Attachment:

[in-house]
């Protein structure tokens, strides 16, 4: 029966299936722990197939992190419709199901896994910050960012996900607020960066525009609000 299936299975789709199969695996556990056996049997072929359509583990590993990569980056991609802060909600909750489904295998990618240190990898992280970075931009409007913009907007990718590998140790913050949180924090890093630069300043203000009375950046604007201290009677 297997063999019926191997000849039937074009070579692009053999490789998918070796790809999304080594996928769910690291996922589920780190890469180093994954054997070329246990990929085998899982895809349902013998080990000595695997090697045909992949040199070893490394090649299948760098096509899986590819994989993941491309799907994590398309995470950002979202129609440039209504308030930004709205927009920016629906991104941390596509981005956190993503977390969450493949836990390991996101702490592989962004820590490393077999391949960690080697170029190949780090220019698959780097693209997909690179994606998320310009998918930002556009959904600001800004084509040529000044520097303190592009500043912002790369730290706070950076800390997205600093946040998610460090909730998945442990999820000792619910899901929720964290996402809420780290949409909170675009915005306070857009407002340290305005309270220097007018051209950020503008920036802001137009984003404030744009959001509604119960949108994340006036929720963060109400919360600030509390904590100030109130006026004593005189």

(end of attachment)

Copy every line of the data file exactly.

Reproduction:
[in-house]
């Protein structure tokens, strides 16, 4: 029966299936722990197939992190419709199901896994910050960012996900607020960066525009609000 299936299975789709199969695996556990056996049997072929359509583990590993990569980056991609802060909600909750489904295998990618240190990898992280970075931009409007913009907007990718590998140790913050949180924090890093630069300043203000009375950046604007201290009677 297997063999019926191997000849039937074009070579692009053999490789998918070796790809999304080594996928769910690291996922589920780190890469180093994954054997070329246990990929085998899982895809349902013998080990000595695997090697045909992949040199070893490394090649299948760098096509899986590819994989993941491309799907994590398309995470950002979202129609440039209504308030930004709205927009920016629906991104941390596509981005956190993503977390969450493949836990390991996101702490592989962004820590490393077999391949960690080697170029190949780090220019698959780097693209997909690179994606998320310009998918930002556009959904600001800004084509040529000044520097303190592009500043912002790369730290706070950076800390997205600093946040998610460090909730998945442990999820000792619910899901929720964290996402809420780290949409909170675009915005306070857009407002340290305005309270220097007018051209950020503008920036802001137009984003404030744009959001509604119960949108994340006036929720963060109400919360600030509390904590100030109130006026004593005189």